Woolage Village is one of the 3 that makes up the parish of Womenswold. It consists of some 59 dwellings with a large playing field which is the centre for Parish activities.
The childrens’ playground for the parish is situated on the playing field. New play equipment has been installed which was funded by various grants and fund raising through the Womenswold Community Project.
The heart shaped ex-coalminers village of Woolage Village is in the middle of Womenswold Parish, Womenswold lies to the North and Woolage Green to the south. The North Downs Way runs along side the village.
Nearby Snowdown colliery was owned by Pearson and Dorman Long Ltd the main employer of the village and the reason it was built. Sinking of the colliery started in 1910 and the first tub of coal reached the surface in 1912 when the first houses were built. With increasing volume in pre-war, coaling ceased for further development for 5 years until 1926 when the 2nd stage of the village was built.
Before nationalization the conditions were so bad that there was a mass exit back up north by miners who had moved into the area originally to work at the mine. This made Woolage Village like a ghost village with only 24 houses occupied. It was only after the war that it was fully occupied again with families coming from London and Dover after being bombed out of their homes.
There are 59 houses in the village. In 1912, 14 houses were built, six in Forstal Road and two blocks of four in Firs Road. In 1926, 44 more houses were built. There are two types of houses and five different designs. There are steel framed semi-detached houses in The Place, Nethersole Road and The Green. Then there are red brick and pebbledash semi-detached in Forstal Road and Firs Road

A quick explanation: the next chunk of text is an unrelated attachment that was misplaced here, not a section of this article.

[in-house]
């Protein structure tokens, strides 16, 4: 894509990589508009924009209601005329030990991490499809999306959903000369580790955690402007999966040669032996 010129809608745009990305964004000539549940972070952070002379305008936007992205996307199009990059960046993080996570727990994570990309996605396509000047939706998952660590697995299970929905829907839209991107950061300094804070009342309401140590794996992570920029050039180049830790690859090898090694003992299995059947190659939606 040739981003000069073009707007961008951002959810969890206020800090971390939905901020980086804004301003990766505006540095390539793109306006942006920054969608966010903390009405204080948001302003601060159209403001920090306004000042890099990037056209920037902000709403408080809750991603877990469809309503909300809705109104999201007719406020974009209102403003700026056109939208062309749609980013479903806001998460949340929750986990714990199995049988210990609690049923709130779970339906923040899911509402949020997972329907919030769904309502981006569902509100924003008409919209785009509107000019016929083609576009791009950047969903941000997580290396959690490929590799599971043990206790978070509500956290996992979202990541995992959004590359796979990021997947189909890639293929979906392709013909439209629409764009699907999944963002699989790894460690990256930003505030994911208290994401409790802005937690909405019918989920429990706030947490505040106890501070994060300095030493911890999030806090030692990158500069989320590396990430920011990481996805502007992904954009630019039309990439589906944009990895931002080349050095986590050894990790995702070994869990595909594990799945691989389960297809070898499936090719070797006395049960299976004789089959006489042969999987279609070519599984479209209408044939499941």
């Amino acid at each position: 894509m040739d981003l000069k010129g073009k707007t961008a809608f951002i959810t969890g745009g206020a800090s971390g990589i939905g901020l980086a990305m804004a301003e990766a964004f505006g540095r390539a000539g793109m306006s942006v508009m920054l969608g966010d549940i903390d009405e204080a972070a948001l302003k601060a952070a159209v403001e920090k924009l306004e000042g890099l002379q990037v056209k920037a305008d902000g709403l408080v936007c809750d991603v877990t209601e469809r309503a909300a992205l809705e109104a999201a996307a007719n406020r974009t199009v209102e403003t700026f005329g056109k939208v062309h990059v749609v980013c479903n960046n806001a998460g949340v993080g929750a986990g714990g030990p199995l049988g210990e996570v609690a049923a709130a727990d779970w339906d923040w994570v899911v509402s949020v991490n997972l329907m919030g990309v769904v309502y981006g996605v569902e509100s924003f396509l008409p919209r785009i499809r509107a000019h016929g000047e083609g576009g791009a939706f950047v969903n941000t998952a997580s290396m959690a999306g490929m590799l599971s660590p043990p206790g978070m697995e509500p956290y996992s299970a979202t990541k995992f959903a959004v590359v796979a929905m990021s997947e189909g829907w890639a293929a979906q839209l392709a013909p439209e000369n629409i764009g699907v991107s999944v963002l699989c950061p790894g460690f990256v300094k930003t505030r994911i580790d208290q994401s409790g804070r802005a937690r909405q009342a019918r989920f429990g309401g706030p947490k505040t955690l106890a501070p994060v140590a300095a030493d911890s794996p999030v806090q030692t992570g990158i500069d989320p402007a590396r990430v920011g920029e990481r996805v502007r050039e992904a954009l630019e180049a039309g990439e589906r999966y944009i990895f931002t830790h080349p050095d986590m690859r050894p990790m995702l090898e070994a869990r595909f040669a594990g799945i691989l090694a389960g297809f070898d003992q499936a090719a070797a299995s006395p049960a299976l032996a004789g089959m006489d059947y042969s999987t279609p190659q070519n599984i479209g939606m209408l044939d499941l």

There is only one detached house which was built in 1932 and was the village shop and post office until it closed in the 1980s. Next to the shop a wooden Village Hall was built called Dyson Hall in 1928, after Rev Dyson, who donated it to the village. This was demolished as it had deteriorated and was declared unsafe. This was replaced by a school bus shelter which was built by the villagers.
There has not been much change in 100 years, the houses are now being privately owned . Five houses have had main extensions built to them. One set of houses (style not in the keeping of the village) was rebuilt in Forstal Road after a fire in the 1980s,
Our nearest Health Centre, post office and local shops are Aylesham and Shepherdswell. The nearest train station is Snowdown which runs from Dover through to London Victoria. The nearest bus stop is at Snowdown or the A2, both about 1mile away.
The Village celebrated its Centenary in 2012 and there is now a commemorative stone on the green to mark the occasion.